Practicing as a Gwinnett County, Georgia auto crash lawyer for nearly two decades, I have become aware of some statistics that simply do not change. Georgia parents need to know about these statistics whether your children are driving yet or not.
Did you know that the statistics on teens driving teens are very alarming? Georgia families really need to pay close attention to these statistics to avoid accidents and injuries to their teens.
The Centers for Disease Control here in Atlanta, Georgia notes that “motor vehicle crashes are the leading cause of death for U.S. teens, accounting for more than one in three deaths in this age group.” That is a statistic worth pondering for a while. More specifically, in 2009 alone it is said that every day in our country eight teens between 16 and 19 lost their lives in car crashes.
Statistics show that the risk of car crashes is greater for teens in the age group between motor 16- to 19-years-old. They are most at risk their first year of driving. Unfortunately, the motor vehicle death rate for male drivers and passengers ages 15 to 19 was almost two times that of female teens.
Teen driving teens increases the risk very significantly. Only this past weekend we read about a crash in South Carolina in which a 19 year-old driver with other teens in the van he was driving careened off a mountain road and some teens were injured.
Some of the adverse risks are due to the fact that teens can often underestimate dangers and hazards, are more likely to exceed the speed limit that adults, and travel closer to the vehicle in front of them than adults. Other factors include the use of alcohol and the failure to use seatbelts, especially when they are in the car with other teens. The most dangerous times for teens to drive is on the weekend.
There is some good news. Teen motor vehicle crashes are preventable, but action must be taken to avoid having your teen become a part of these statistics. There are some very clear and simple strategies that can save young lives.
The proven methods that have been shown to make teens safer driver includes the implementation of comprehensive graduated drivers licensing (GDL) programs which have been shown to reduce to nearly 40 percent, the risk of fatal and injury crashes in young drivers.
In Georgia, we have a graduated driver licensing (GDL) program and Joshua’s Law which we have discussed in prior posts. Our licensing program is intended to delay full licensure to provide teens an opportunity to mature into their driving experience under conditions that present less risk. Parents can do a great deal by enforcing their teen’s restrictions under the law.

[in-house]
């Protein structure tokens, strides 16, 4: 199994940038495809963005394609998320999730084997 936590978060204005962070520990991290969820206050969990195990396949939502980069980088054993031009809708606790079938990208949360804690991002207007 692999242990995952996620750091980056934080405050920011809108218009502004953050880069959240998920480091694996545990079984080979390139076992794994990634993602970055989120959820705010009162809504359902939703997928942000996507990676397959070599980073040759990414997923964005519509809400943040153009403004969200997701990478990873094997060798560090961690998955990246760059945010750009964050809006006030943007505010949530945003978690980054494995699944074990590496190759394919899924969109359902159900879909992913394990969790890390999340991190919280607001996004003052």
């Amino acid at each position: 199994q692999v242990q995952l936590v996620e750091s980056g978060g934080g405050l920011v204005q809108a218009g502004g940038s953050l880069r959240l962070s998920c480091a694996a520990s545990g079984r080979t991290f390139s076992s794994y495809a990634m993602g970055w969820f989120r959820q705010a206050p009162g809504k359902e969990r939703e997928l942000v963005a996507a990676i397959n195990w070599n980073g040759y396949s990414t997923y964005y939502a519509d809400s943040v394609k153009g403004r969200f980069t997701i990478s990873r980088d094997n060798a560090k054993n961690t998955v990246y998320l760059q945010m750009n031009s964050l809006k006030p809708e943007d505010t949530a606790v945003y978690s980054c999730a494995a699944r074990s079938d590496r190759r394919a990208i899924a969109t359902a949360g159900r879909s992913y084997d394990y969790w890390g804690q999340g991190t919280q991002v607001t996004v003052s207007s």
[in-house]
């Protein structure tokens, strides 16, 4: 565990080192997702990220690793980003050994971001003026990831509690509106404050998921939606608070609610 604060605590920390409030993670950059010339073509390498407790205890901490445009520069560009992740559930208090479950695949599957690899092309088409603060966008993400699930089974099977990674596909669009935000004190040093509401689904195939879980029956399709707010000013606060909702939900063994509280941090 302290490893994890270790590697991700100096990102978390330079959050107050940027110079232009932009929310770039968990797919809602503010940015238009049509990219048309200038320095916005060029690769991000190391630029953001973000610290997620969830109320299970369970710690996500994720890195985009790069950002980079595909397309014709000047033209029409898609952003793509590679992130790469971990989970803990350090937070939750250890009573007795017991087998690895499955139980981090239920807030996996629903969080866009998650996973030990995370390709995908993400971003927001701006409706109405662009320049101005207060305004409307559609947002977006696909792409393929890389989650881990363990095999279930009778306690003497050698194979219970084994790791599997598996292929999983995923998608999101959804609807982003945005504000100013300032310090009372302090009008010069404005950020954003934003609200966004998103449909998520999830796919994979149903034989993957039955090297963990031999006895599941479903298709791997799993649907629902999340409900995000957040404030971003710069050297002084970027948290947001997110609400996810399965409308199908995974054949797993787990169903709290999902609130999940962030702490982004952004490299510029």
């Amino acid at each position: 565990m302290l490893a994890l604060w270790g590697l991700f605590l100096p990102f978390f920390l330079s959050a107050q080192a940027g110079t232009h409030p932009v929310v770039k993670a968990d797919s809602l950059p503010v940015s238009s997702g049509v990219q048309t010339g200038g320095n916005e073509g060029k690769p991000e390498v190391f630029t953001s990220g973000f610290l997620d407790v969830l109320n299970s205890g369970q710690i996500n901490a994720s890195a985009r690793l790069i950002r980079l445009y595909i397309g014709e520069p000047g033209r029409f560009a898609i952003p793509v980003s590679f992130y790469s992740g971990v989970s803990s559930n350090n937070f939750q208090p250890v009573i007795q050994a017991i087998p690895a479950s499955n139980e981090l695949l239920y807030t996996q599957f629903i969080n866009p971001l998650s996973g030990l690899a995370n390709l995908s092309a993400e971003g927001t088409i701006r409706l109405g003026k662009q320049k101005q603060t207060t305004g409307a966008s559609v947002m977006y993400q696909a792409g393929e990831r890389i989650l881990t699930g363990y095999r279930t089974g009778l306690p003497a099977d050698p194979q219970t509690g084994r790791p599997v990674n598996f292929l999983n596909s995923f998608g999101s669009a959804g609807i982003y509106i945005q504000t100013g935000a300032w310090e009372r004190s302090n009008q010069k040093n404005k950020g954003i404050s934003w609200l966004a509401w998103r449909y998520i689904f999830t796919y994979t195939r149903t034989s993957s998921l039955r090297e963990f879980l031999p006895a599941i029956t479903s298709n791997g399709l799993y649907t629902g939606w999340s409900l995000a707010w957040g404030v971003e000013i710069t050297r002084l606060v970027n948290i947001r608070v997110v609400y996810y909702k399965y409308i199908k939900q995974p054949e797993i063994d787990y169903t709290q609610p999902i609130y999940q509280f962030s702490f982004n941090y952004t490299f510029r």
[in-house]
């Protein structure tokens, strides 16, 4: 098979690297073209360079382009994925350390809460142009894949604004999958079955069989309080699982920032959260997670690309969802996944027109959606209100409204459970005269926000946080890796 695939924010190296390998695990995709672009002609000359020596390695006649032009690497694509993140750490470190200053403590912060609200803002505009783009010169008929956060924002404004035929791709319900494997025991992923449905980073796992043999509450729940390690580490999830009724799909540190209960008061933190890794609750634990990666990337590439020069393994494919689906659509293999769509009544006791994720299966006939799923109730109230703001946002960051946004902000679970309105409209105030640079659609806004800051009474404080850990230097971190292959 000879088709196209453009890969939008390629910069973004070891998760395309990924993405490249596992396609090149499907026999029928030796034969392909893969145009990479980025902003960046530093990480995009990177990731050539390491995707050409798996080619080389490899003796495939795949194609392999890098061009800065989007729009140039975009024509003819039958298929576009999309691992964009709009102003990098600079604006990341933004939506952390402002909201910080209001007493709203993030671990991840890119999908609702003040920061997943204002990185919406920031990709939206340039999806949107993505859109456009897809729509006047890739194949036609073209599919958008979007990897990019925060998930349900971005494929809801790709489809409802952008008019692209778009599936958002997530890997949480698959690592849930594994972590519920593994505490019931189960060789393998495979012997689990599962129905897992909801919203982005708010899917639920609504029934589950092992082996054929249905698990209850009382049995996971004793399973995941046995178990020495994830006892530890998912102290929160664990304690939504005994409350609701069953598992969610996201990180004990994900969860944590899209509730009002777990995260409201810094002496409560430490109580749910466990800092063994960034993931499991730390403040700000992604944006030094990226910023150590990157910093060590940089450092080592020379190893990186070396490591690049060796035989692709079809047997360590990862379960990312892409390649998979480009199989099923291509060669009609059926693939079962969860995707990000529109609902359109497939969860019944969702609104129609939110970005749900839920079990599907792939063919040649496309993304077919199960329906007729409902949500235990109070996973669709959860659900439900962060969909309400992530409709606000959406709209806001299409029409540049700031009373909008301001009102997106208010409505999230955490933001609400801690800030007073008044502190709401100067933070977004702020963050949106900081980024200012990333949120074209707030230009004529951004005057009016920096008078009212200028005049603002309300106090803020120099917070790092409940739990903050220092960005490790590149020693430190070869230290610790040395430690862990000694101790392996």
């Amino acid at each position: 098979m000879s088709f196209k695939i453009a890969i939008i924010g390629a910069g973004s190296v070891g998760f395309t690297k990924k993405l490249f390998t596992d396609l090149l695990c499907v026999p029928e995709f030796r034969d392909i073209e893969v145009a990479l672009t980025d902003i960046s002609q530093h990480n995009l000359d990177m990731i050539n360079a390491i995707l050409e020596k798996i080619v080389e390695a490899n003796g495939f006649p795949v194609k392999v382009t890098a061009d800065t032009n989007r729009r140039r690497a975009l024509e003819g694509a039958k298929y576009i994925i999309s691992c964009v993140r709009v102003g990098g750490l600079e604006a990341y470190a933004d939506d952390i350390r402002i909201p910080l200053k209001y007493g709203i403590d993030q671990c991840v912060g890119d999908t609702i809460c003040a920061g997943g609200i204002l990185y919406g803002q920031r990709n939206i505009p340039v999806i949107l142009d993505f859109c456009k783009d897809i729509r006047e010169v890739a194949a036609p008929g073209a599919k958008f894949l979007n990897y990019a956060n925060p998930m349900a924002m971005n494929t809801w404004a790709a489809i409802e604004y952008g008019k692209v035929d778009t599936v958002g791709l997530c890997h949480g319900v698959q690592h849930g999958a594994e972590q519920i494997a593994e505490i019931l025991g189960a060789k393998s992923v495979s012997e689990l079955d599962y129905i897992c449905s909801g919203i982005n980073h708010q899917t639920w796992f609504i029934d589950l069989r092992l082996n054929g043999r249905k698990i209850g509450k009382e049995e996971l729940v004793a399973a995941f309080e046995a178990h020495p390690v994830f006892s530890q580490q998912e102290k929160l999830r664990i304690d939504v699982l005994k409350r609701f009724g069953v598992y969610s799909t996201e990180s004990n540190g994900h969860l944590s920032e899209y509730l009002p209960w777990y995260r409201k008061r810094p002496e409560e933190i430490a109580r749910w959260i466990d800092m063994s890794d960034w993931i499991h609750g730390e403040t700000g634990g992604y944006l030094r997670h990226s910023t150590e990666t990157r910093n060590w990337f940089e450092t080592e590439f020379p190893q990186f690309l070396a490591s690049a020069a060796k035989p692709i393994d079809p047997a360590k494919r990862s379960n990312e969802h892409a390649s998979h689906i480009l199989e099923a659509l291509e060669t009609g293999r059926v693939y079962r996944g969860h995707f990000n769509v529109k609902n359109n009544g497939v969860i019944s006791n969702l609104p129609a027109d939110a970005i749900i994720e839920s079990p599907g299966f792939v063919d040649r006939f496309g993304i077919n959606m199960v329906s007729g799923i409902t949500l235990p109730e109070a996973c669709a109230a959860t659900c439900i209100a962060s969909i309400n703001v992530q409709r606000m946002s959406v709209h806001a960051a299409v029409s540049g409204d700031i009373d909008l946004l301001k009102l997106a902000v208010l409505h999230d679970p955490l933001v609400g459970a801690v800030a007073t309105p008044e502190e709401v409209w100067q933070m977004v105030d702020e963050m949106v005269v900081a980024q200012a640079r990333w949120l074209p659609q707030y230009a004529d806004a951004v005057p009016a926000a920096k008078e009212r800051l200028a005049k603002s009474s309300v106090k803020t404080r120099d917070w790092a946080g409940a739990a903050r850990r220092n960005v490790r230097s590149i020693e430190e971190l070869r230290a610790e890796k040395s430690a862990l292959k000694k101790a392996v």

Under Official Code of Georgia Annotated section 40-5-24 residents who are at least 15 years of age may apply for an instruction permit which allows the teen to drive for “two years when accompanied by a person at least 21 years of age who is licensed as a driver for a commercial or noncommercial Class C vehicle, who is fit and capable of exercising control over the vehicle, and who is occupying a seat beside the driver.”
Even at age 16 and after holding a permit for one year and passing a driving test, other restrictions still apply and include a prohibition on driving between the hours of 12:00 Midnight and 6:00 A.M. and limitations on who can be in the vehicle with the teen over a period of the first year and one half.
Before teens can receive a license they must compy with Joshua’s Law.
To learn about the ways to comply with this law, please click on the link above. We have previously posted the very specific requirements of this law.
The Law Offices of Charles Scholle specializes in serious injury and accident cases. These accidents require expertise and experience to build a legal case. Please contact my Gwinnett County and Atlanta area law offices if you have been injured in an accident in the Atlanta, Georgia area. I will consult with you at no charge to evaluate your vehicle accident rights and remedies.